Course Meeting Times

Lectures: 2 sessions / week, 1.5 hours / session

Course Description

This course studies important twentieth century texts from Spain and Latin America. The readings include short stories, theatre, the novel and poetry. This subject is conducted in Spanish and all reading and writing for the course is also done in Spanish.

The goal of this course is to enable each student to acquire the skill necessary for the enjoyment of serious examination of literary and cultural issues in a foreign language. Students will become familiar with the historical, political, geographical and cultural settings that resulted in the imaginative voices we have come to identify as uniquely Hispanic. Emphasis will be given to the moments in the twentieth century during which the exchange between the New World and the Old created a wholly new way of communicating human experience. Attention will be paid to films that will sometimes be shown during class time, and sometimes as part of an assignment. These films form an integral part of the course. The class will also have on-line access to El País, an excellent daily newspaper from Spain that has extraordinary coverage of cultural and literary matters and a wonderful archive to which you will have access.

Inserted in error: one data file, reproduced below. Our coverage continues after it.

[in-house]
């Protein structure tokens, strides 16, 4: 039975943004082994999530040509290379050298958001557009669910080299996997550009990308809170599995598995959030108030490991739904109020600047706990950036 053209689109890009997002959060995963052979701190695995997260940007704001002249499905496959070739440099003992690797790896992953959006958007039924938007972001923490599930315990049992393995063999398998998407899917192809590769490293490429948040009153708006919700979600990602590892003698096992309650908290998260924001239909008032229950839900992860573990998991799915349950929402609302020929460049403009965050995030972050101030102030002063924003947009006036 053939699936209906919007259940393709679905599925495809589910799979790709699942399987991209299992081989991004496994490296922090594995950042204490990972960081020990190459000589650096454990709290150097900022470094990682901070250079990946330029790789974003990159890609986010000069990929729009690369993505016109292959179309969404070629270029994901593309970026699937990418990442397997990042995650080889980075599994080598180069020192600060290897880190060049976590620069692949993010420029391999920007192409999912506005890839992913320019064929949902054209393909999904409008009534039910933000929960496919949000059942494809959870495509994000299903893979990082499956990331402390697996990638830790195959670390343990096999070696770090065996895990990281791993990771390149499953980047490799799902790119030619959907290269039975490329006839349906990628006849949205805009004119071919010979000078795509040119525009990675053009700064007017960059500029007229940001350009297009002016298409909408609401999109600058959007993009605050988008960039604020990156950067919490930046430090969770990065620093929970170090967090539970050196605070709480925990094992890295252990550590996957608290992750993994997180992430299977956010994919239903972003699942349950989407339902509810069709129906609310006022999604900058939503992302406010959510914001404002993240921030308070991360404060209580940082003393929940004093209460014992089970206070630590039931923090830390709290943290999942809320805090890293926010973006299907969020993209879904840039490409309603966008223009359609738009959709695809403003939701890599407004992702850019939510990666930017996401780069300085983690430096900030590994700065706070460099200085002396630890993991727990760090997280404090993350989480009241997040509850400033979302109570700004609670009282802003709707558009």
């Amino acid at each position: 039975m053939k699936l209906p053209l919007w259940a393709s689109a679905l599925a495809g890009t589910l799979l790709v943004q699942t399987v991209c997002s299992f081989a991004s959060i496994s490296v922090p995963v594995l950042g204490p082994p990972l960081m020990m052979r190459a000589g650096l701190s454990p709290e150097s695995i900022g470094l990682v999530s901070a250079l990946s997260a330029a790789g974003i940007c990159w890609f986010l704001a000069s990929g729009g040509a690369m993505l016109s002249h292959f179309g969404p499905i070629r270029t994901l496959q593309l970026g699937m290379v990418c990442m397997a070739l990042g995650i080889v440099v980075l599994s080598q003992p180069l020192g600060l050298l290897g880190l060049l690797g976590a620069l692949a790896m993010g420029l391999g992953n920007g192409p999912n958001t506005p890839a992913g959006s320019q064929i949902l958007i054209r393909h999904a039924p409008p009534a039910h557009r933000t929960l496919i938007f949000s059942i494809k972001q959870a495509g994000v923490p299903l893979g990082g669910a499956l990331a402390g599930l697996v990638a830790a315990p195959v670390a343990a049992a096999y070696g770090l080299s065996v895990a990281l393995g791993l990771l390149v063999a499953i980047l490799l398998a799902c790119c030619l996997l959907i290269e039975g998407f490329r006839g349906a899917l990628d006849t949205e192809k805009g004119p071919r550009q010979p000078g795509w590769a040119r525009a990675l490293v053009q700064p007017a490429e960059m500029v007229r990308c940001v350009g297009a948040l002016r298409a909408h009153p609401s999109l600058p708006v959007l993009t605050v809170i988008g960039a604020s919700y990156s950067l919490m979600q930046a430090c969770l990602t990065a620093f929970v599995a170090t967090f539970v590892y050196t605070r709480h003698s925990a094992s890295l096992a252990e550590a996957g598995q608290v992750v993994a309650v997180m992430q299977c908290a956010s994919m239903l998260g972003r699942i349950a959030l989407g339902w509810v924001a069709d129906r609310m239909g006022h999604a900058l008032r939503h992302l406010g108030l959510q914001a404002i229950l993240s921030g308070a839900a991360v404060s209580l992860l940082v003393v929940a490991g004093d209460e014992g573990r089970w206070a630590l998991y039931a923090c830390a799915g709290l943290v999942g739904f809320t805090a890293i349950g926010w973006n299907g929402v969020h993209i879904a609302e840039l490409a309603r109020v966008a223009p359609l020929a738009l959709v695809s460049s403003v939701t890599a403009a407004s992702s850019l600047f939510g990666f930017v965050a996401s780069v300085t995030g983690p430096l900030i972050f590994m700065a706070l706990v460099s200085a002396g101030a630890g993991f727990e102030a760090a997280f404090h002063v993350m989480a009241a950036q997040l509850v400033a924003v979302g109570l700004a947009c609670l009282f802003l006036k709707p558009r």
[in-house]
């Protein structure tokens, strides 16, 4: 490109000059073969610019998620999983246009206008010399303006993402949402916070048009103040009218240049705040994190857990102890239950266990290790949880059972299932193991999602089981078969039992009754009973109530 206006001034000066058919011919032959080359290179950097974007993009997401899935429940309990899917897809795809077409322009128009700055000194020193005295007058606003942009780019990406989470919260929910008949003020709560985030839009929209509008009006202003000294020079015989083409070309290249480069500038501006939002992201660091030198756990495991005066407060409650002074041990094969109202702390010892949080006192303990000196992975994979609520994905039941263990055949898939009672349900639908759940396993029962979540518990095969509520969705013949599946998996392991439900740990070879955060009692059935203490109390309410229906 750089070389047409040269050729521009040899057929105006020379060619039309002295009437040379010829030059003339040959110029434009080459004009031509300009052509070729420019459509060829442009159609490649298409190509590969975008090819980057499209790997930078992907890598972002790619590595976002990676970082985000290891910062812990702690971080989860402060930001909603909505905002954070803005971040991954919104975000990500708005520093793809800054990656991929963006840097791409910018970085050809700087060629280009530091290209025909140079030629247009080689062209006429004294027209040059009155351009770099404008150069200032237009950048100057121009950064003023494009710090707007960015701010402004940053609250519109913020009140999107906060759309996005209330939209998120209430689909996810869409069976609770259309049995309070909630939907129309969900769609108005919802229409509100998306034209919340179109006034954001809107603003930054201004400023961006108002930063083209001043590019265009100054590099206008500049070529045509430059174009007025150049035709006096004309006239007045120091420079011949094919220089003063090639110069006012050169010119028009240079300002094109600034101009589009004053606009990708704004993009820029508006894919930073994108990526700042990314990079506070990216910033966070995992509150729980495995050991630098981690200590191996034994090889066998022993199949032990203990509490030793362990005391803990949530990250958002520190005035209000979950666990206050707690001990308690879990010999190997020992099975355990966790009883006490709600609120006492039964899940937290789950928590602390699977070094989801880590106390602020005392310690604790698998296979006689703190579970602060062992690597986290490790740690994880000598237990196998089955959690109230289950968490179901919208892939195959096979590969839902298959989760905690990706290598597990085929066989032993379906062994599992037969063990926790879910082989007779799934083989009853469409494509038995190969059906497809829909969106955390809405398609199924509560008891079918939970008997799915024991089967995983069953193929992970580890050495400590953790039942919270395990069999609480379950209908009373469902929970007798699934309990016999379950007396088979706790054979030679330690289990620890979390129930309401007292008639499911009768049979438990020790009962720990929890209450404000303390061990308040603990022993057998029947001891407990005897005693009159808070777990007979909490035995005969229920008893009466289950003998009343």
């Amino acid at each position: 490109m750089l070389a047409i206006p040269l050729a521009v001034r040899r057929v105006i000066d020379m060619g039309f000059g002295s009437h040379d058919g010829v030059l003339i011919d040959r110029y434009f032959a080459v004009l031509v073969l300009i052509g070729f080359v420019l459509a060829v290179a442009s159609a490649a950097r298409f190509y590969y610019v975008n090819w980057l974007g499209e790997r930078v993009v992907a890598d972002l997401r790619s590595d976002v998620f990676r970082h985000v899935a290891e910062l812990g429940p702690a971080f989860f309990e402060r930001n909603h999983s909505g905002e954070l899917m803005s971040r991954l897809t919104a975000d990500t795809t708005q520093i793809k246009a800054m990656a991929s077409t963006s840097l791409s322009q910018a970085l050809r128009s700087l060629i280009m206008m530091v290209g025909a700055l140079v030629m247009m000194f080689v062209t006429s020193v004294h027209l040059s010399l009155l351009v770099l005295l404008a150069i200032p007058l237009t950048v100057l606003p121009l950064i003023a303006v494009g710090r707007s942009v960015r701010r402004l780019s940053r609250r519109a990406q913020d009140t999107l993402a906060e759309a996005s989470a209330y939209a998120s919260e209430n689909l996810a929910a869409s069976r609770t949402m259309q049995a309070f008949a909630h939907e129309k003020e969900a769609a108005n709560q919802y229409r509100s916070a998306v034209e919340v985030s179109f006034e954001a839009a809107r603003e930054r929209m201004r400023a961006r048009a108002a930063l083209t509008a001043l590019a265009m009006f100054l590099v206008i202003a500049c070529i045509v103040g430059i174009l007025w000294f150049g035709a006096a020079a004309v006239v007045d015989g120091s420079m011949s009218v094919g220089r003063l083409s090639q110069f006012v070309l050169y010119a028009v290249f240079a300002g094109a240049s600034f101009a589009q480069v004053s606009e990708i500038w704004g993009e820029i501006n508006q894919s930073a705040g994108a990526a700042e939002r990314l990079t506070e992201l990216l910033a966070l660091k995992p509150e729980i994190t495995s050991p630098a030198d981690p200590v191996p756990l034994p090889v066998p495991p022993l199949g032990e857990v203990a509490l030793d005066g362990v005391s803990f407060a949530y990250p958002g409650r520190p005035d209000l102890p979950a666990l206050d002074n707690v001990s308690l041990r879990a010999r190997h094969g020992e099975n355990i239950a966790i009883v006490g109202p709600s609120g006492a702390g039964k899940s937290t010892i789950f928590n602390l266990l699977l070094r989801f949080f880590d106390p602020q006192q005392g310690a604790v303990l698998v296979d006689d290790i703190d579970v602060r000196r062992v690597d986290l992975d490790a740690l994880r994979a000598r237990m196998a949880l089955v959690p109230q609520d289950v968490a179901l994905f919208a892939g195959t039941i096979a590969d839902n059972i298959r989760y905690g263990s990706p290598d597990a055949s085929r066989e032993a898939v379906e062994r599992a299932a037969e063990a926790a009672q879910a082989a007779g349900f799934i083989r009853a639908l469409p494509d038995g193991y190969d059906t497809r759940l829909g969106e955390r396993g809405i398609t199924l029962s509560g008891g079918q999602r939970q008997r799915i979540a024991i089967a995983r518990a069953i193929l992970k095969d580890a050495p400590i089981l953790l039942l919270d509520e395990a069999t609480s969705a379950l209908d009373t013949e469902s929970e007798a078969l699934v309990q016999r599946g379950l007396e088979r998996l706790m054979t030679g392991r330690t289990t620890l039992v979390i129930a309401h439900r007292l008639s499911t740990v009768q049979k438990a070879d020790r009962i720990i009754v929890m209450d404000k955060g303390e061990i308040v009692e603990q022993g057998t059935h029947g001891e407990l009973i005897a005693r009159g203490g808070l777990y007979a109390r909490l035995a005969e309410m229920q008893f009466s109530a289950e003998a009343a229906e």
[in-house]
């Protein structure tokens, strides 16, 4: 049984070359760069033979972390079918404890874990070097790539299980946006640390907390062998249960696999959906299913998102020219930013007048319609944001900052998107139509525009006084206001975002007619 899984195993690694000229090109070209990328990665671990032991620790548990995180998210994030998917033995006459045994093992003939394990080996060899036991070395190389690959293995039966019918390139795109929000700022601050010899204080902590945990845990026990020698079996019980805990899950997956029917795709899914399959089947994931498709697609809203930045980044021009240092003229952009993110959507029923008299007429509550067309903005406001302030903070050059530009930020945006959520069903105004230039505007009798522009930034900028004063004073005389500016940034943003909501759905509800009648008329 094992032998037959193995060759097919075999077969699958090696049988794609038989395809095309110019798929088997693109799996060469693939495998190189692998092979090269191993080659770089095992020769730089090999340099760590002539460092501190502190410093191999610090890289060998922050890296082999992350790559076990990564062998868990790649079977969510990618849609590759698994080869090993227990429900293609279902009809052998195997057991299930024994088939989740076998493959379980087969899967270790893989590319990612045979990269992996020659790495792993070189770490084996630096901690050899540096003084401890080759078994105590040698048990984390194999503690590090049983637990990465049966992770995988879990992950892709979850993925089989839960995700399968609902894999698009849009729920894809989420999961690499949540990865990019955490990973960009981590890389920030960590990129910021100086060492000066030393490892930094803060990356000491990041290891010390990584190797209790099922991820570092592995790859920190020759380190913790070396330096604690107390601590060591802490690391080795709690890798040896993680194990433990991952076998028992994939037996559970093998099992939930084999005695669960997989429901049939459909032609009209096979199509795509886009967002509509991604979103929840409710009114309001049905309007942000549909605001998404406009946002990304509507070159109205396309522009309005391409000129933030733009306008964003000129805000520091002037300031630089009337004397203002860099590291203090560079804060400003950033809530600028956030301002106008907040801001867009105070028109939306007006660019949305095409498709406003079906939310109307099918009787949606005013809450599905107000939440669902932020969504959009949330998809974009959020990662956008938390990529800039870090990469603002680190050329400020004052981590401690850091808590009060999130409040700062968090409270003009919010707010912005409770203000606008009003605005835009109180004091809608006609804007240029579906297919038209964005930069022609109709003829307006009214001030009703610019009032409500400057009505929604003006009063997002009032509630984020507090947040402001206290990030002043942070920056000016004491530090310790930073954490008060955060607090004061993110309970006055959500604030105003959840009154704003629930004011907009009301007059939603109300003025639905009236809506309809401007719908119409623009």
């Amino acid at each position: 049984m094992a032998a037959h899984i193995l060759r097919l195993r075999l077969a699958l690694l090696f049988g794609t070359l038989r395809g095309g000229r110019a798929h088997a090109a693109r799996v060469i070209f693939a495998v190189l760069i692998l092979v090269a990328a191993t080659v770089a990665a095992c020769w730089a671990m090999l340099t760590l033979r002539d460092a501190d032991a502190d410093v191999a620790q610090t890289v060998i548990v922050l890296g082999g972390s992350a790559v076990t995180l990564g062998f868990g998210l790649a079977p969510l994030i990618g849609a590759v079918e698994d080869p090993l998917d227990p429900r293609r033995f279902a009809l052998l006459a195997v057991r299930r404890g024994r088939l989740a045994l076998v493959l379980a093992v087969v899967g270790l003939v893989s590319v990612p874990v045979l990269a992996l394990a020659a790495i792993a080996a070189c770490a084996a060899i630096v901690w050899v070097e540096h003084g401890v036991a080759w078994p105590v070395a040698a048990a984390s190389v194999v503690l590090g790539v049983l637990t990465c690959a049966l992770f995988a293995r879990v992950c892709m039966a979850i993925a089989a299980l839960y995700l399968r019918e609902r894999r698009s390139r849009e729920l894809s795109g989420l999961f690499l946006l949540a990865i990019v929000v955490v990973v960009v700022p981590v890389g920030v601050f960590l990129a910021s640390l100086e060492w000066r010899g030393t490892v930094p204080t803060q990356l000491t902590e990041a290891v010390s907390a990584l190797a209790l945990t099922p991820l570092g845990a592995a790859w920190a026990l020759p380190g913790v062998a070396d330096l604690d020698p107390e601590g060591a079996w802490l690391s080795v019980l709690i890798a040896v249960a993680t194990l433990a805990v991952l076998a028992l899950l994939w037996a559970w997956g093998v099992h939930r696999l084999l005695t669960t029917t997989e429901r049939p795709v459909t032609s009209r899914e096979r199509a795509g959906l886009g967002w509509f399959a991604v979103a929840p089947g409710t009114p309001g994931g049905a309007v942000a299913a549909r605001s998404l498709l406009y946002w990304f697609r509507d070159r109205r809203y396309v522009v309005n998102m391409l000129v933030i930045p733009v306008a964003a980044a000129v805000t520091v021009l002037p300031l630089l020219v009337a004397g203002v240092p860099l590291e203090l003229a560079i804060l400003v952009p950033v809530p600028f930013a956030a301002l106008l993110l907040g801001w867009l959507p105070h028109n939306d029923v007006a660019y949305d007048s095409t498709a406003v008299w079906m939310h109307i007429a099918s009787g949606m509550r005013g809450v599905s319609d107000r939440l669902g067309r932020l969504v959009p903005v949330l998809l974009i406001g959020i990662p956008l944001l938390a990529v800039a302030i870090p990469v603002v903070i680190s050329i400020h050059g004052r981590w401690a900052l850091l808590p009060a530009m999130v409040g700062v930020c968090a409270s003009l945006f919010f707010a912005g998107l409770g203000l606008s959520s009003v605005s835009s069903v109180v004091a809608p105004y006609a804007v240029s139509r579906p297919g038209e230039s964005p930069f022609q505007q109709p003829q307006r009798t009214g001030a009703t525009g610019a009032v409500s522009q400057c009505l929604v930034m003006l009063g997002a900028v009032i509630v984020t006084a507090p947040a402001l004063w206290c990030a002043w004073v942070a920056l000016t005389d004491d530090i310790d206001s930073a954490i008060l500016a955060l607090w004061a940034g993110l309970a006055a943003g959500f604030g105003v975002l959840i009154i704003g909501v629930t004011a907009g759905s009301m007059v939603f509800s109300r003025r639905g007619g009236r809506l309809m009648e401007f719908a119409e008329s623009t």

This subject is designed for a variety of students. Some may be confronting a literature course in Spanish for the first time. Others have taken literature courses in Spanish before, but have not had experience with the kinds of approaches to texts that characterize college level courses. There will be an emphasis on class discussion. Each student will participate in a teaching group. The group will be responsible for generating thought questions to guide the class reading of the text at hand before that work is assigned. Students will have access to the archive of El País and can use the newspaper, books, journals, and on-line materials for presentations. In addition, the teaching group will lead discussion for that particular class. There will be three short papers and a final exam as indicated on the syllabus. In addition, students will submit response papers that will record their personal responses to the films and the readings. Asterisks on the calendar indicate a day on which a journal entry must be submitted. Grades will be based on class participation, timely submission of journals and papers (absolutely no late papers or journals will be accepted without a medical excuse), quality of papers, and work in teaching groups. Because class discussion is of primary importance in this class, more than one unexcused absence will result in an automatic lowering of your grade.

If you are having trouble with any aspect of the course, or if you have suggestions as to how we might improve the class to better meet your needs or interests, please see me. I have, over the years, often changed the syllabus to reflect student suggestions and additions to works I have chosen to teach.